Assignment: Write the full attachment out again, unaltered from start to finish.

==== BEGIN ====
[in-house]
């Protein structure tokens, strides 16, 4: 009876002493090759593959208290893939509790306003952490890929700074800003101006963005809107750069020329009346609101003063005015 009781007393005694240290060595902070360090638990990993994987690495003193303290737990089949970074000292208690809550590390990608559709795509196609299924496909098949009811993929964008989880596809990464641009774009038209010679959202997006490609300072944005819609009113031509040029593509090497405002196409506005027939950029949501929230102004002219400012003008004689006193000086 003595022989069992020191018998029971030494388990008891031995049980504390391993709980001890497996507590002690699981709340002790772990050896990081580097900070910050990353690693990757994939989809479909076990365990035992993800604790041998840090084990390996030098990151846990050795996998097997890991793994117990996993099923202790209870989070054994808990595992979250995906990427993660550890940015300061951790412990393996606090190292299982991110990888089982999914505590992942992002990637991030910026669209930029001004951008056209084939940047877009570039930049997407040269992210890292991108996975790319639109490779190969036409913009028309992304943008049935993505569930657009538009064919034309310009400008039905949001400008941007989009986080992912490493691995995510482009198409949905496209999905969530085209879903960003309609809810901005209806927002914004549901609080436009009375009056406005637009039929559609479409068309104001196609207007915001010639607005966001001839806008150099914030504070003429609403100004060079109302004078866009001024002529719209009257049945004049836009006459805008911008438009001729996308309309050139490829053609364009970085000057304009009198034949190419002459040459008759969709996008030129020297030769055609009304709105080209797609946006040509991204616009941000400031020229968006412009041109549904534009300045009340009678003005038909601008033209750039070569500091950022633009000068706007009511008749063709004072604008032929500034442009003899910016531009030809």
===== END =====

[in-house]
């Protein structure tokens, strides 16, 4: 009876002493090759593959208290893939509790306003952490890929700074800003101006963005809107750069020329009346609101003063005015 009781007393005694240290060595902070360090638990990993994987690495003193303290737990089949970074000292208690809550590390990608559709795509196609299924496909098949009811993929964008989880596809990464641009774009038209010679959202997006490609300072944005819609009113031509040029593509090497405002196409506005027939950029949501929230102004002219400012003008004689006193000086 003595022989069992020191018998029971030494388990008891031995049980504390391993709980001890497996507590002690699981709340002790772990050896990081580097900070910050990353690693990757994939989809479909076990365990035992993800604790041998840090084990390996030098990151846990050795996998097997890991793994117990996993099923202790209870989070054994808990595992979250995906990427993660550890940015300061951790412990393996606090190292299982991110990888089982999914505590992942992002990637991030910026669209930029001004951008056209084939940047877009570039930049997407040269992210890292991108996975790319639109490779190969036409913009028309992304943008049935993505569930657009538009064919034309310009400008039905949001400008941007989009986080992912490493691995995510482009198409949905496209999905969530085209879903960003309609809810901005209806927002914004549901609080436009009375009056406005637009039929559609479409068309104001196609207007915001010639607005966001001839806008150099914030504070003429609403100004060079109302004078866009001024002529719209009257049945004049836009006459805008911008438009001729996308309309050139490829053609364009970085000057304009009198034949190419002459040459008759969709996008030129020297030769055609009304709105080209797609946006040509991204616009941000400031020229968006412009041109549904534009300045009340009678003005038909601008033209750039070569500091950022633009000068706007009511008749063709004072604008032929500034442009003899910016531009030809």